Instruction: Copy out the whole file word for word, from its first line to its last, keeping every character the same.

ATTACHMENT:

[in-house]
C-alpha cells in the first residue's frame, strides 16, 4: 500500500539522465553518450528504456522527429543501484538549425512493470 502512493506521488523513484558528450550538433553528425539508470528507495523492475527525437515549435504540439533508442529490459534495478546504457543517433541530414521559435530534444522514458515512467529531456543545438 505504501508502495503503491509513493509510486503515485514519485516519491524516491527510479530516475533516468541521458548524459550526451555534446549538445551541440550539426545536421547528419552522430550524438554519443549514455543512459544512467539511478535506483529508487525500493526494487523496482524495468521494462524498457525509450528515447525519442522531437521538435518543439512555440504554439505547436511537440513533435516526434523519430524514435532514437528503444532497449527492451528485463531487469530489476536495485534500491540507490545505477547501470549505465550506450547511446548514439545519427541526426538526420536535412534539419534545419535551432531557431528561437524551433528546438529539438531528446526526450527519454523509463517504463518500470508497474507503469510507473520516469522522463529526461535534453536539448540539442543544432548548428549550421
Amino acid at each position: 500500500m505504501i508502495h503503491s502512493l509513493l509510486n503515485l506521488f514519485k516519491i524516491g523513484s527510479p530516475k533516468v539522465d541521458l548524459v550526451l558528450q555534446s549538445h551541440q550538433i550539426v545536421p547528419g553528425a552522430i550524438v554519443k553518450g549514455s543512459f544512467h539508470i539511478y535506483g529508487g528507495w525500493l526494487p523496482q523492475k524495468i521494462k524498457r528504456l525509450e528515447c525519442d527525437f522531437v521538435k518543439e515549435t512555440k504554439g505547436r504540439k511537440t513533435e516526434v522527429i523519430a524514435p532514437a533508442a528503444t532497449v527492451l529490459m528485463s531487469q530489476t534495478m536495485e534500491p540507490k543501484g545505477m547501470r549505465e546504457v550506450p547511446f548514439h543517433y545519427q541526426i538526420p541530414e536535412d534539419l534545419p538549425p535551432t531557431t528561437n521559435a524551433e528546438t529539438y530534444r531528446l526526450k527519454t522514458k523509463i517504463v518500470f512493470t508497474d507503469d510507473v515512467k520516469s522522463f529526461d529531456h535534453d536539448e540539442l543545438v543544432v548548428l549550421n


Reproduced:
[in-house]
C-alpha cells in the first residue's frame, strides 16, 4: 500500500539522465553518450528504456522527429543501484538549425512493470 502512493506521488523513484558528450550538433553528425539508470528507495523492475527525437515549435504540439533508442529490459534495478546504457543517433541530414521559435530534444522514458515512467529531456543545438 505504501508502495503503491509513493509510486503515485514519485516519491524516491527510479530516475533516468541521458548524459550526451555534446549538445551541440550539426545536421547528419552522430550524438554519443549514455543512459544512467539511478535506483529508487525500493526494487523496482524495468521494462524498457525509450528515447525519442522531437521538435518543439512555440504554439505547436511537440513533435516526434523519430524514435532514437528503444532497449527492451528485463531487469530489476536495485534500491540507490545505477547501470549505465550506450547511446548514439545519427541526426538526420536535412534539419534545419535551432531557431528561437524551433528546438529539438531528446526526450527519454523509463517504463518500470508497474507503469510507473520516469522522463529526461535534453536539448540539442543544432548548428549550421
Amino acid at each position: 500500500m505504501i508502495h503503491s502512493l509513493l509510486n503515485l506521488f514519485k516519491i524516491g523513484s527510479p530516475k533516468v539522465d541521458l548524459v550526451l558528450q555534446s549538445h551541440q550538433i550539426v545536421p547528419g553528425a552522430i550524438v554519443k553518450g549514455s543512459f544512467h539508470i539511478y535506483g529508487g528507495w525500493l526494487p523496482q523492475k524495468i521494462k524498457r528504456l525509450e528515447c525519442d527525437f522531437v521538435k518543439e515549435t512555440k504554439g505547436r504540439k511537440t513533435e516526434v522527429i523519430a524514435p532514437a533508442a528503444t532497449v527492451l529490459m528485463s531487469q530489476t534495478m536495485e534500491p540507490k543501484g545505477m547501470r549505465e546504457v550506450p547511446f548514439h543517433y545519427q541526426i538526420p541530414e536535412d534539419l534545419p538549425p535551432t531557431t528561437n521559435a524551433e528546438t529539438y530534444r531528446l526526450k527519454t522514458k523509463i517504463v518500470f512493470t508497474d507503469d510507473v515512467k520516469s522522463f529526461d529531456h535534453d536539448e540539442l543545438v543544432v548548428l549550421n